In a well-diversified portfolio, as one asset class declines, another should rise, mitigating risk and minimizing losses. Yet that is proving to be easier said than done. As fixed income and equity markets seem to have shifted to risk-off, investors are struggling to find assets that move in the opposite direction from other assets, leaving portfolios exposed to synchronized losses even if they are diversified. Specifically, the recent performance of stocks and bonds have been moving in the same direction: down.
So how to achieve better diversification in times like these? In our view, bonds are still a reliable diversifier in a market rotation, especially as we get late in the business cycle. Better balancing risk exposure in a bond portfolio is critical to realizing the benefits of diversification.
As it stands, investors basically have two choices. They might find short rates extremely attractive, primarily for income generation, but that approach will be limited in its ability to provide a counterbalance in the event of a tail-risk event. The alternative is to assume longer-duration exposure with a tilt towards interest rate risk, which would provide diversification against a growth slowdown as well as an insurance policy against a tail-risk event.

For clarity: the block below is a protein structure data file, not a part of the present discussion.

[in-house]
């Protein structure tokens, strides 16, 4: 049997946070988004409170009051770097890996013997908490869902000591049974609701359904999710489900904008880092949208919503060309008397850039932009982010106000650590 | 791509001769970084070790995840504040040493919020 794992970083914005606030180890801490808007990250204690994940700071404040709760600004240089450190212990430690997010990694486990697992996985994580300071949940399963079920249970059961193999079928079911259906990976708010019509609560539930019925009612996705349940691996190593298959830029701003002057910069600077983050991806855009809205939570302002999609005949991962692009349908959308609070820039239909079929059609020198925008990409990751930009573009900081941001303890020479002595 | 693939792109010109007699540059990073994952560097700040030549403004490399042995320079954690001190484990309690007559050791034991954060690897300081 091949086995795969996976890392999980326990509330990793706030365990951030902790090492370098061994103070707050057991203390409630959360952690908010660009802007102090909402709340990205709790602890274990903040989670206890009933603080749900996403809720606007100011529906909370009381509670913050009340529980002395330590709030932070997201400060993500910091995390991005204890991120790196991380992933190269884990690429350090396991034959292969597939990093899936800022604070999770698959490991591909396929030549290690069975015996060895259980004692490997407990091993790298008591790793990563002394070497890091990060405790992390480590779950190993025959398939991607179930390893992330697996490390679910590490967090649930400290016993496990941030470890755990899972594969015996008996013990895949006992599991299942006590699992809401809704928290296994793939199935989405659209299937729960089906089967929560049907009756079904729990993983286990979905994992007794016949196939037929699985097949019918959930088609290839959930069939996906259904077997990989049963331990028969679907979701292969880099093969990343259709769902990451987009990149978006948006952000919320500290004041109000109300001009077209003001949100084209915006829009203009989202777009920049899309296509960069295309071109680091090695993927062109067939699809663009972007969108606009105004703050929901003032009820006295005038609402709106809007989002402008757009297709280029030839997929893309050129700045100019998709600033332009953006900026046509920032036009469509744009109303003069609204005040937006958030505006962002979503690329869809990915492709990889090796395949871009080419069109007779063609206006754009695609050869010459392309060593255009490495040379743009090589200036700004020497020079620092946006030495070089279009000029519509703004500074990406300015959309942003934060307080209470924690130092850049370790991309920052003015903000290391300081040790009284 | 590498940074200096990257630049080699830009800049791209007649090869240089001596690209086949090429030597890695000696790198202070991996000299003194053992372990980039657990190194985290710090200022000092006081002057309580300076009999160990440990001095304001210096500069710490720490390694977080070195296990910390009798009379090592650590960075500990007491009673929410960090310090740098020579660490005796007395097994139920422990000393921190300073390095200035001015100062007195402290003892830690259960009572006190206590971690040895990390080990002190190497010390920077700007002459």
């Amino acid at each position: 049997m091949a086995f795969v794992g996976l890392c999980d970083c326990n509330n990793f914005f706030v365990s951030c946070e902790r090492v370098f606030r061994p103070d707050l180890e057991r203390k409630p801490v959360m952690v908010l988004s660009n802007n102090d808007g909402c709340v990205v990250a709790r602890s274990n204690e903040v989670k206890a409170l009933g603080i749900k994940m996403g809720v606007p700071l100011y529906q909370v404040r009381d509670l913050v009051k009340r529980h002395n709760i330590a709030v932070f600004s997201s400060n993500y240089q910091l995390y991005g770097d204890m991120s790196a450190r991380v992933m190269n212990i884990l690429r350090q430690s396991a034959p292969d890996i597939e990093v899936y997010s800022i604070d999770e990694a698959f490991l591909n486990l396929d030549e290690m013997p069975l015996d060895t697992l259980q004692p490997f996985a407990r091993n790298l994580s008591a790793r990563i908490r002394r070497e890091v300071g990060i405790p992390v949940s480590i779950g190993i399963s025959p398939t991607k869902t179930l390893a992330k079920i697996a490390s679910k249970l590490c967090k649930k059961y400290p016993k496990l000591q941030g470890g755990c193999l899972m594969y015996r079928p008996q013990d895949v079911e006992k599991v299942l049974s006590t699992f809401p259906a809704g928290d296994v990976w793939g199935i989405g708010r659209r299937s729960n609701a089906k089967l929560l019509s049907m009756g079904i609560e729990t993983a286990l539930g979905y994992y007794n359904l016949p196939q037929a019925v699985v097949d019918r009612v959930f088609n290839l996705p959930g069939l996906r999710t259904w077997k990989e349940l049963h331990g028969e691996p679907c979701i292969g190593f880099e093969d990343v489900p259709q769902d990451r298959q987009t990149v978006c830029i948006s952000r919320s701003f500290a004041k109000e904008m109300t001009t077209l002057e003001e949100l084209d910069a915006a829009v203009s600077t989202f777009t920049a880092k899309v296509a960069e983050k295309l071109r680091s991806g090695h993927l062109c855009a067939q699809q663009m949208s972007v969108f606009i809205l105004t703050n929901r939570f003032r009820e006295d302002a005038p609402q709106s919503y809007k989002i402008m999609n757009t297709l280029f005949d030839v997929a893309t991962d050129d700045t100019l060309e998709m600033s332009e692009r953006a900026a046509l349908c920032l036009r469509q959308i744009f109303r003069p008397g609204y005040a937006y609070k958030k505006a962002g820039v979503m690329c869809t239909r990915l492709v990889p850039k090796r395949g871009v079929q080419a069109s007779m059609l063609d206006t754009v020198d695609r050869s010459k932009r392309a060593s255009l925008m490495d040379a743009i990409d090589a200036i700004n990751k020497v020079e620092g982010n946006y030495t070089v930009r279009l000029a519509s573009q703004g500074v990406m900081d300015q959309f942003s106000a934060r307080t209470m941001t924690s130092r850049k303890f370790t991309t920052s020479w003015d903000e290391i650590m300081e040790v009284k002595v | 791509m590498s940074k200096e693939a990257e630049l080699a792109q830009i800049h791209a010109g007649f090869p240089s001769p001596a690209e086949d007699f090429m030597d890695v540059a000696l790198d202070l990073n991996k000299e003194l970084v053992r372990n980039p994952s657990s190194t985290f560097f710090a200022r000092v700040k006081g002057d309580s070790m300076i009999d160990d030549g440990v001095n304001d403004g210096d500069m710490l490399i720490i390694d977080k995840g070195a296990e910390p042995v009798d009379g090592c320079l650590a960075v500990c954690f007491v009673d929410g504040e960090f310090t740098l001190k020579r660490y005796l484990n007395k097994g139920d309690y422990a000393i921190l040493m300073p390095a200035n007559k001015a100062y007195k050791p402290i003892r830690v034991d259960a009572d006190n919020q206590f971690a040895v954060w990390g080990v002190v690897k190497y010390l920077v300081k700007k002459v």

For those reasons, we are constructive on the bond market. We see it priced appropriately, with a bias toward downside risks as higher rates bite into debt-laden consumers’ ability to spend. We continue to believe the Bank of Canada and the U.S. Federal Reserve are likely to take a pause in the tightening cycle early in 2019, as growth cools and inflation expectations remain well anchored. Going forward, we expect a flatter yield curve, monetary tightening and a corresponding liquidity drain, and positive front-end rates to persist into the late cycle, creating more volatility in risk assets.
If that turns out to be the case, then benchmark duration in fixed income can help to diversify a portfolio.